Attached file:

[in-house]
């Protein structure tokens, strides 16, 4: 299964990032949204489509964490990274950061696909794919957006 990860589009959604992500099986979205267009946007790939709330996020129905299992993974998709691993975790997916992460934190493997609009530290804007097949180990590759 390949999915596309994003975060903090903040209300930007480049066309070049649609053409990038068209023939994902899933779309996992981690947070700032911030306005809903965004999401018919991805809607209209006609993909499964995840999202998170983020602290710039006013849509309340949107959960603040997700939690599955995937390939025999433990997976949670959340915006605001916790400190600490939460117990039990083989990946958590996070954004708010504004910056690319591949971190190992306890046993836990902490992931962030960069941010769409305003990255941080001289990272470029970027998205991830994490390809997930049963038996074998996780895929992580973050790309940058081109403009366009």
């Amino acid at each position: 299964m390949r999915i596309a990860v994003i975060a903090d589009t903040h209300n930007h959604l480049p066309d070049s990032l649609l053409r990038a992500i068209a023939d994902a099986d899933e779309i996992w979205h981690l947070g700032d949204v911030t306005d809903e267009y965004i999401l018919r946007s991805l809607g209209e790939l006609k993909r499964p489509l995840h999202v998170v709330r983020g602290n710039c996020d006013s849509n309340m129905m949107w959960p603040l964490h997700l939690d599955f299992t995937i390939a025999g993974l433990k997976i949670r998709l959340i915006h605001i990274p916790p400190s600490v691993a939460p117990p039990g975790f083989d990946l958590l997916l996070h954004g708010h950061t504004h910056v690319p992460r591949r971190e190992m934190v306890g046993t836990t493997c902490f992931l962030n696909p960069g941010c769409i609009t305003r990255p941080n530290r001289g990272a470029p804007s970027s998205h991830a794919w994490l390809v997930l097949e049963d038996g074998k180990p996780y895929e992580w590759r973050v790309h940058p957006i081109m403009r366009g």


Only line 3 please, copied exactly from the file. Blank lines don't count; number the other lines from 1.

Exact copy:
């Amino acid at each position: 299964m390949r999915i596309a990860v994003i975060a903090d589009t903040h209300n930007h959604l480049p066309d070049s990032l649609l053409r990038a992500i068209a023939d994902a099986d899933e779309i996992w979205h981690l947070g700032d949204v911030t306005d809903e267009y965004i999401l018919r946007s991805l809607g209209e790939l006609k993909r499964p489509l995840h999202v998170v709330r983020g602290n710039c996020d006013s849509n309340m129905m949107w959960p603040l964490h997700l939690d599955f299992t995937i390939a025999g993974l433990k997976i949670r998709l959340i915006h605001i990274p916790p400190s600490v691993a939460p117990p039990g975790f083989d990946l958590l997916l996070h954004g708010h950061t504004h910056v690319p992460r591949r971190e190992m934190v306890g046993t836990t493997c902490f992931l962030n696909p960069g941010c769409i609009t305003r990255p941080n530290r001289g990272a470029p804007s970027s998205h991830a794919w994490l390809v997930l097949e049963d038996g074998k180990p996780y895929e992580w590759r973050v790309h940058p957006i081109m403009r366009g």